Once upon a time, there was a really good idea

Once upon a time, there was a really good idea

I want to tell you a story. It is about a great entrepreneur who came up with an amazing idea for a product he knew his clients had been hanging out for. It was a world first and he lay awake at night visualising his revenues going through the roof as soon as it hit the market.

His biggest worry was someone finding out what he was doing and somehow getting to market before him. So he kept what he was doing secret, perfecting his product by night and continuing to work by day. The years passed but he didn’t dare talk to anyone about what he was designing in case the idea was leaked. He kept the faith that there were millions of customers just waiting for his product to come onto the market.

You can probably guess this story has nothing like a fairy tale ending. It is unfortunately a story we hear on a fairly regular basis.

It is often my job to ask some of the hard questions like: does your product solve an existing problem? – or have you developed a solution that is looking for a problem to fix? Who is going to buy this product and how are you going to get the product to them? And often the killer question; how much are you going to have to sell this for and how many units will you need to sell before you start to make a profit?

The greatest failing of most inventors and innovators is the simple fact that they forget to do their research – not just into the market itself, but into some other fundamentals around how much a customer would be prepared to pay for what they are creating. This isn’t rocket science, but if you’re about to unleash your world first onto the market you better make sure that there are potential buyers out there and (unless you are doing this for the good of mankind) how you are going to make some money from it. Ask yourself a few simple questions:

What problem am I solving?

How big is the market locally and/or internationally?

What percentage of market share will I need to start making a profit?

Who else is doing what in this space?

What is a realistic launch price for my product and what are the costs I am going to need to cover in producing it and getting it to market? (Don’t forget that you are going to have to let the world know it exists, so a marketing budget needs to be part of this)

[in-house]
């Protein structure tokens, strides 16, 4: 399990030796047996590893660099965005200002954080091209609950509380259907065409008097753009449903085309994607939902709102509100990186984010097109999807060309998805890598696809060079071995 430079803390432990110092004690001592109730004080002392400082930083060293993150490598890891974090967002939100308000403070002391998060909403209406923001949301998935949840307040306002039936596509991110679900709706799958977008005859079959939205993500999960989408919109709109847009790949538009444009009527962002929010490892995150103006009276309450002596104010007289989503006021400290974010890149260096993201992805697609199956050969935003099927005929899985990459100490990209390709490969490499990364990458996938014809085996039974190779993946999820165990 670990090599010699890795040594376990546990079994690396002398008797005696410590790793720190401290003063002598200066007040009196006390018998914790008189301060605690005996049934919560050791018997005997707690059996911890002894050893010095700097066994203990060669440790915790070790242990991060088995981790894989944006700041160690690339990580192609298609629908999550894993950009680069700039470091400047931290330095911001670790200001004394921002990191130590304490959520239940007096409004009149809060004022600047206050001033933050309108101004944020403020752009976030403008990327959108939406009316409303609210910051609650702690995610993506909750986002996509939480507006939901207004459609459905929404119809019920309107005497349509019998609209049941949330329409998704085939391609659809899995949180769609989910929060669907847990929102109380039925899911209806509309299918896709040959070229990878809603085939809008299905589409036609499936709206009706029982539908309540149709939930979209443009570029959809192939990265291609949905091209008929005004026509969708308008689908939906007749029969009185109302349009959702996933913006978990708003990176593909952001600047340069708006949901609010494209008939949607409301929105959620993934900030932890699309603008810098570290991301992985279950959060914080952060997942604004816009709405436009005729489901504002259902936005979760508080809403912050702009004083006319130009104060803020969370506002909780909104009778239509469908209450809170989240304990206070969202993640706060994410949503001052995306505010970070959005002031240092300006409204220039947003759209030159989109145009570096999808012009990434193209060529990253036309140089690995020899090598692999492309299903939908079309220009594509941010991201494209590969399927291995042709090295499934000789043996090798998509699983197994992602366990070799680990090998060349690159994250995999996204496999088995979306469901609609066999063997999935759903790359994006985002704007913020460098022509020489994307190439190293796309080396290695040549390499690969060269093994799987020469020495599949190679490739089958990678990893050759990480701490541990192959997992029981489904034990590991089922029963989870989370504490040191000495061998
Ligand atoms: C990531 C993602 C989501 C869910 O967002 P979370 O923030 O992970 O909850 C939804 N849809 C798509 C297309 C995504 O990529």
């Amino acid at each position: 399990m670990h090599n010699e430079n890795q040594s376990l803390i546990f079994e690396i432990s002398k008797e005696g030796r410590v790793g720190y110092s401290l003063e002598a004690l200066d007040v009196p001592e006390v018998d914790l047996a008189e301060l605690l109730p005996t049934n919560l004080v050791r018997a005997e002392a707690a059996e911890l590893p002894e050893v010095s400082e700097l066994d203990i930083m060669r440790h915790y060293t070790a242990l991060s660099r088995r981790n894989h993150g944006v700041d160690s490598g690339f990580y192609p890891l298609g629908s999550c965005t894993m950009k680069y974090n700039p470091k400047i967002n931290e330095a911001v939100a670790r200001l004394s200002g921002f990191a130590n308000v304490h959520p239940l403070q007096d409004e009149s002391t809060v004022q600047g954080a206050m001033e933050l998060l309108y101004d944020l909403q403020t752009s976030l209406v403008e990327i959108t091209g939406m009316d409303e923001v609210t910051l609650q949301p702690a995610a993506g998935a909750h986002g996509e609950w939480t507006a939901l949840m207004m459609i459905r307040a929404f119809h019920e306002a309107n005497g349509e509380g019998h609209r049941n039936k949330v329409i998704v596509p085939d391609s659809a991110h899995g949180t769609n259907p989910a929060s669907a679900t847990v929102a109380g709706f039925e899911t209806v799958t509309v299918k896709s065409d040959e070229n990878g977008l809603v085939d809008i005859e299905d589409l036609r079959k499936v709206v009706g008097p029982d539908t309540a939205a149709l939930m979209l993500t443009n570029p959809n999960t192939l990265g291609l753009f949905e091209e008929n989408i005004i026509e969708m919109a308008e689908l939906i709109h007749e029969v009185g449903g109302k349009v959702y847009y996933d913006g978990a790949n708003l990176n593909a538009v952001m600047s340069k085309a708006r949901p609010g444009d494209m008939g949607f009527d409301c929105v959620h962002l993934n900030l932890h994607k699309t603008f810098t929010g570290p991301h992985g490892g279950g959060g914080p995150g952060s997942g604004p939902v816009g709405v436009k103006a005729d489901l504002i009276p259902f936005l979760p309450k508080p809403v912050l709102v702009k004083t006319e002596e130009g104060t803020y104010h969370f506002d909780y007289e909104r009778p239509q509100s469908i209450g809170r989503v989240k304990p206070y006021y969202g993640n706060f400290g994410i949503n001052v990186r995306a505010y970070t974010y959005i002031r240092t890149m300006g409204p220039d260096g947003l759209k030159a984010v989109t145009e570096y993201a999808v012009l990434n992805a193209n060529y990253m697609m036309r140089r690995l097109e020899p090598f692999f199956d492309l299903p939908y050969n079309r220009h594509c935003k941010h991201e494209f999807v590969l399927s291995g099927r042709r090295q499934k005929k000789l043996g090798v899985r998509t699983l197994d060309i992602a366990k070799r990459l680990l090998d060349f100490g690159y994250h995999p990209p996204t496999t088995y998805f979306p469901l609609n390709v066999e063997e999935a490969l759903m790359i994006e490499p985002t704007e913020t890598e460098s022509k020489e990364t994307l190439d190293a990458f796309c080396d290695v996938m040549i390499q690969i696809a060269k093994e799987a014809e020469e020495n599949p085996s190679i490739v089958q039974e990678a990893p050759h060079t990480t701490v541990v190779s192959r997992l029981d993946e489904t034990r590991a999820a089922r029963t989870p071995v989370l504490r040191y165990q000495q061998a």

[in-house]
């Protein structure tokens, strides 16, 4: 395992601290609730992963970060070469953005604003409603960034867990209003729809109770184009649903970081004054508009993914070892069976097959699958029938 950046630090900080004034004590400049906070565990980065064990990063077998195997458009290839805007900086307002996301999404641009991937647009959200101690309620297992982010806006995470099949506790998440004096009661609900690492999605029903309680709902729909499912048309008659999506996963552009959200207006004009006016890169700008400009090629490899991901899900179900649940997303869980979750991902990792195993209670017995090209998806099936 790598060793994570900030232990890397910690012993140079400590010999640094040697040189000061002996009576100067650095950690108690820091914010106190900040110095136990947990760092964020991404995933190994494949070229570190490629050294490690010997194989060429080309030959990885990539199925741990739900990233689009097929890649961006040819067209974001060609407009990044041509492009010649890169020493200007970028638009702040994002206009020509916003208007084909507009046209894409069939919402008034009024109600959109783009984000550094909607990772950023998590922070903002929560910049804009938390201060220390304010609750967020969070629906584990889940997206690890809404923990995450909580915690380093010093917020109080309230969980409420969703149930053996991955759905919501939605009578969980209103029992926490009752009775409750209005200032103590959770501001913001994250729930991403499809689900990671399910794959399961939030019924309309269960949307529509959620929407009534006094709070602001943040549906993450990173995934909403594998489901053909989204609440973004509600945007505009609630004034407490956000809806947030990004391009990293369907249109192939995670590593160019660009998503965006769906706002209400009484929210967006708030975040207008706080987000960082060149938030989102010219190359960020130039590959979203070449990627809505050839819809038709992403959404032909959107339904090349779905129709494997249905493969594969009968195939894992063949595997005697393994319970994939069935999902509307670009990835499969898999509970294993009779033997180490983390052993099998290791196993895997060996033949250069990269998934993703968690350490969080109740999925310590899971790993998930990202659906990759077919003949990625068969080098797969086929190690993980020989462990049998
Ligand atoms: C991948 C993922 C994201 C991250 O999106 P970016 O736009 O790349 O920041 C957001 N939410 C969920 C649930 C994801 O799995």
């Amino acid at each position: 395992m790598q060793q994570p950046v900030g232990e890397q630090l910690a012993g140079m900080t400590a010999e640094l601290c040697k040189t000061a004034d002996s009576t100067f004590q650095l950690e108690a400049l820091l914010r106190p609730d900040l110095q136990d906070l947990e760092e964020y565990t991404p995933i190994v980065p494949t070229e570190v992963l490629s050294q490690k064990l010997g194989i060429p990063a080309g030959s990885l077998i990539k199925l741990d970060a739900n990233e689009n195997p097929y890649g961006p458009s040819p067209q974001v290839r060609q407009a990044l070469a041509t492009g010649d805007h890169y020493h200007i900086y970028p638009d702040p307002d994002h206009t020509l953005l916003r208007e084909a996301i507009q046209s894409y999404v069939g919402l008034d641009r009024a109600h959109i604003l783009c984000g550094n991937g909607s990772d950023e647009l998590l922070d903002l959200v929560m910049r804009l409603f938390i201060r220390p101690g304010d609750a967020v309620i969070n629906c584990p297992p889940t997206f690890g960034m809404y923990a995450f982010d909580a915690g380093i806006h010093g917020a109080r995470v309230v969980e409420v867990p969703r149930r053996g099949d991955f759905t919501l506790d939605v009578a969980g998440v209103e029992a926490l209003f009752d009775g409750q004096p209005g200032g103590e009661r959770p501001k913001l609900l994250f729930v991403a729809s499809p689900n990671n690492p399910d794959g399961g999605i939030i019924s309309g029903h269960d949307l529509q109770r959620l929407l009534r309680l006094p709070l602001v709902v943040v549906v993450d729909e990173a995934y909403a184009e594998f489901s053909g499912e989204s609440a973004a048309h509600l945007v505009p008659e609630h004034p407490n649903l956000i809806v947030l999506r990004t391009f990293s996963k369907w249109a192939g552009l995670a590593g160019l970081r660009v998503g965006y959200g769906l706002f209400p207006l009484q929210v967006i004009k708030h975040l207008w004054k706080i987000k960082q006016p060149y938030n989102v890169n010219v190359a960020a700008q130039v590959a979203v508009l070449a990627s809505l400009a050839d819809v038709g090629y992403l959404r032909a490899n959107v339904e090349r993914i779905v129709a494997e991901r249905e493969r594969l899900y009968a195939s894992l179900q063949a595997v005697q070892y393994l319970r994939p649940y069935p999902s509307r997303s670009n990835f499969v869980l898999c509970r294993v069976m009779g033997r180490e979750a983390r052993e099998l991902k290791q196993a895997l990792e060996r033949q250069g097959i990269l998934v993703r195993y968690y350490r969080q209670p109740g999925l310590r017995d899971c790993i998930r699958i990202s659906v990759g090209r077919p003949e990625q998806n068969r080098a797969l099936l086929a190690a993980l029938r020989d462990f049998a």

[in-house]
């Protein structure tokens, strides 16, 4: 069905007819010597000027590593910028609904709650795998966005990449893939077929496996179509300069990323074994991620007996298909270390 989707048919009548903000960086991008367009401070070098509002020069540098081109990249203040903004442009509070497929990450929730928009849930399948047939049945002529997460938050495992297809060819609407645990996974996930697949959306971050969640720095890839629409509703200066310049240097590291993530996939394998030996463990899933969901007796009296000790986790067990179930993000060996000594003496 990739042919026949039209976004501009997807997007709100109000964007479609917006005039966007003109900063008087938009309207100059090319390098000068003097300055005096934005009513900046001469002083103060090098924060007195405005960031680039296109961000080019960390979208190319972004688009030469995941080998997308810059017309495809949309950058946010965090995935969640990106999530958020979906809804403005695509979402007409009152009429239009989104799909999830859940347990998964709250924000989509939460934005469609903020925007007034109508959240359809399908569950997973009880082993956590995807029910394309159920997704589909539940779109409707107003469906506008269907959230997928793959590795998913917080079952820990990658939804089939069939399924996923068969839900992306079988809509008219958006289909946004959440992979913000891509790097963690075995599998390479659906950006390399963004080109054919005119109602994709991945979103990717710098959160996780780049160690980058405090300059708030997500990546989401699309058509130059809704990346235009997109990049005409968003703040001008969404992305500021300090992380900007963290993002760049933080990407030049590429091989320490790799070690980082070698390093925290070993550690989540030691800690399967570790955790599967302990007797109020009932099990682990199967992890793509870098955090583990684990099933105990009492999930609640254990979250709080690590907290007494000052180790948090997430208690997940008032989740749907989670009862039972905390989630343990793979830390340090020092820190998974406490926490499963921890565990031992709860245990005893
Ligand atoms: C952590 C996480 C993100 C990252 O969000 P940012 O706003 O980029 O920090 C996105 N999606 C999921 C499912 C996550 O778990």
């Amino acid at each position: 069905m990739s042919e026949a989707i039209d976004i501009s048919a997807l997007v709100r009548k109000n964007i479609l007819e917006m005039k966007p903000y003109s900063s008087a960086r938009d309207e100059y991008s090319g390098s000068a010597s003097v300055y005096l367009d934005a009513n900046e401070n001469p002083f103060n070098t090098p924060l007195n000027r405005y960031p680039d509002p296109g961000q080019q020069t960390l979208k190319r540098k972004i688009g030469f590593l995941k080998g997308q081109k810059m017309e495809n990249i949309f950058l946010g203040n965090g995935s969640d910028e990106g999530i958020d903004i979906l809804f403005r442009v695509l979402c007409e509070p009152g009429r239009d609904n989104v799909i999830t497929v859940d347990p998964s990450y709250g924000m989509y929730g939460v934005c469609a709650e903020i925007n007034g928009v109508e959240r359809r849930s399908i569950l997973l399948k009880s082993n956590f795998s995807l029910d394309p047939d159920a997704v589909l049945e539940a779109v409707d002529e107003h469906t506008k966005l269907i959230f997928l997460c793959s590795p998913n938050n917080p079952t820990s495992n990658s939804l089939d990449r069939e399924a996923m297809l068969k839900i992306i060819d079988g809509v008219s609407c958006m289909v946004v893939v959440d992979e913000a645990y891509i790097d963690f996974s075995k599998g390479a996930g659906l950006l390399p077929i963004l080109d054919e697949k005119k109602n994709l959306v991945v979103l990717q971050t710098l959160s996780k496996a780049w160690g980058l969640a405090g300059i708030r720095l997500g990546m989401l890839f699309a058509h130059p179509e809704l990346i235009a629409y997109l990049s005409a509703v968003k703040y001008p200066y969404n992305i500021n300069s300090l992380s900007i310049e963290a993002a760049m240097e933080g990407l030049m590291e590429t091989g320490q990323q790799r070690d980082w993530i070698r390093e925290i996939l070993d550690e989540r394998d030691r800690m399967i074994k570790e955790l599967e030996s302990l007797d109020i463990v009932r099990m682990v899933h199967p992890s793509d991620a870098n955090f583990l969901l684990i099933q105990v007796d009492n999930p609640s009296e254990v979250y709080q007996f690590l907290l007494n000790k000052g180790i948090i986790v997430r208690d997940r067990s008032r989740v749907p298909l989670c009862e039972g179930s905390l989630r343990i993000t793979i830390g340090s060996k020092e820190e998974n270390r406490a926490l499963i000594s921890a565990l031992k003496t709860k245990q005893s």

The only real way to answer these questions is research. You have to get the fundamentals right before going too far down the track and you need to do it before you have invested 10 years of your life and thousands of dollars in development.

People are often too close to their own ideas. It doesn’t matter a damn that you think what you’re offering is unique; what does a prospective buyer think? If uniqueness only exists in your own mind, then make sure you don’t believe your own hype.

Even apathy in the mind of your prospect is competition. Resistance, or lack of desire to change, will hurt your chances every bit as much as a vociferous competitor – anyone inventing a new mousetrap will lay testimony to this.

Whilst many companies look to do research on the cheap, in reality this is an area of your business you shouldn’t cut corners on. Invest wisely and make no mistake it is an investment not an expense. Use a reliable, independent resource and you will reap the benefits of having a product that the market wants and is willing to pay for. In many instances it will also get you to market far faster – you will have a better understanding of the problem you are trying to solve and you won’t “over develop” your first release into the equivalent of a formula one racing car when a hand cart would do the job.

Bob Pinchin is the director of, a specialist communications house for technology companies. Email

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